An important feature of the OPEnSampler is the ability to seal the collected water post-sample such that evaporation and contact with the air has a negligible impact on concentrations of minerals and isotopes in the samples. We’ve tried many different options but solid resin-based 3D printed caps proved to be the best option.
This post was drafted but unfinished in late 2017. Because it is still relevant and the conclusion still valid, I finished and posted it with the pictures I took but it is lacking in pictures of the setup and testing.
Most water samplers leave the sampled bottles open for evaporation and contamination of the samples due to contact with air results in the reduced quality of samples of volatile compounds. To address this weakness, we connected the sample bags through solenoid valves that close to seal the sampled water from outside conditions. As it turns out, this is quite difficult to achieve: FDM printing using spooled filament causes many small defects that result in microscopic holes in the otherwise solid plastic component.
There are many causes of defects in a print. In FDM the most common ones are varying filament thickness, filament that has absorbed moisture from the air, and poor layer-to-layer adhesion.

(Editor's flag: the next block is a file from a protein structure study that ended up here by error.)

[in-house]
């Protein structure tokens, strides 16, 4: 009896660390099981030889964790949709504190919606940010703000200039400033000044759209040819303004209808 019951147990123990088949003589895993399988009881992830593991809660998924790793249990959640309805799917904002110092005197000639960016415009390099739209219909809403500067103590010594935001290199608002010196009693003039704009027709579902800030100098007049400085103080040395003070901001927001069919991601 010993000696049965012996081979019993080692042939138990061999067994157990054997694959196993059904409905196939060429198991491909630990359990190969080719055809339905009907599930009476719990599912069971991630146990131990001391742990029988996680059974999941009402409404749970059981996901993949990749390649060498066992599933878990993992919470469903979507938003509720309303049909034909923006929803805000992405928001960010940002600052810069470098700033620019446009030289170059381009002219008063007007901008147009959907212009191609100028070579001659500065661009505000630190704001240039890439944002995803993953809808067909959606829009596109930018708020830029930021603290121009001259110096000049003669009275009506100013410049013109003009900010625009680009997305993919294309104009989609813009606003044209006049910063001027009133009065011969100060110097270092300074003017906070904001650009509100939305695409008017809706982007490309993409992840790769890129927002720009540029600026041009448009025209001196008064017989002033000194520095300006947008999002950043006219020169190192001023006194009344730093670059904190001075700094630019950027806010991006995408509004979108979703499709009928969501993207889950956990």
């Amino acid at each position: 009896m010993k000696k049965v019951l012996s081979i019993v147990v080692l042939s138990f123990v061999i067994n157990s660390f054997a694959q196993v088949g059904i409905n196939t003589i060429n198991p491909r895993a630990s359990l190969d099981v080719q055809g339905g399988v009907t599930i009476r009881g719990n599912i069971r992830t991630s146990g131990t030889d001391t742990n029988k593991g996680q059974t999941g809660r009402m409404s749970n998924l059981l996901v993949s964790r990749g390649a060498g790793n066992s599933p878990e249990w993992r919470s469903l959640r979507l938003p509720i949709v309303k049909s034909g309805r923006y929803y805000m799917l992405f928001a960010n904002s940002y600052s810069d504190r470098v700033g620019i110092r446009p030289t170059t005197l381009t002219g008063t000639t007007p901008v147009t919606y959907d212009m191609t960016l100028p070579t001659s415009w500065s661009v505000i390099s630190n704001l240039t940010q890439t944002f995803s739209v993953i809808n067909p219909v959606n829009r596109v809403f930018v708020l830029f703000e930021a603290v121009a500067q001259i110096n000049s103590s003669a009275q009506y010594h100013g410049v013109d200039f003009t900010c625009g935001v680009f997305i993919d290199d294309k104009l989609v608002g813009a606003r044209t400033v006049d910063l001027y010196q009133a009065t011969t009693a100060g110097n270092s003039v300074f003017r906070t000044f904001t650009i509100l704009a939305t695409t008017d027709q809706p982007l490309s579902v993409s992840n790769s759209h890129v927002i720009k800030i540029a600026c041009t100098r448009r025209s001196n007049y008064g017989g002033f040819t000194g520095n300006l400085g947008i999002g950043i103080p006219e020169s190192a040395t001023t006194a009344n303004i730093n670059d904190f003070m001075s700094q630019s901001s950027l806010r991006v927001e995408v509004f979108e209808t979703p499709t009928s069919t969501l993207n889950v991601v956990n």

Filament is created by heating up plastic and pulling it out in a line. How consistently it is heated and pulled directly affect the thickness of the final product. Manufacturers of 3D Printing filament have ways to control for changes in thickness over a certain tolerance, but the tolerance is usually +-3% [source]. Filament with lower tolerances cost significantly more. A change in filament diameter results in a change in extrusion thickness and height, which can impact the way subsequent layers adhere to one another. This variability in extrusion rate can create relatively large holes and cracks in the part, or very thin areas in the wall.
Absorption of moisture from the air is the hardest factor to control. ABS plastic in particular can absorb up to 2% of its weight in water per day [source]. The moisture trapped in the plastic expands rapidly when the filament is heated as it passes through the nozzle. This can cause any size of defect in the form of bubbles on the surface or interior of the component and is unpredictable. We store all our filament in a sealed container with desiccant, but any amount of moisture in the filament is capable of causing microscopic holes or weak points in the final product. These holes are rarely visible and can persist even after heavy vapor-finishing.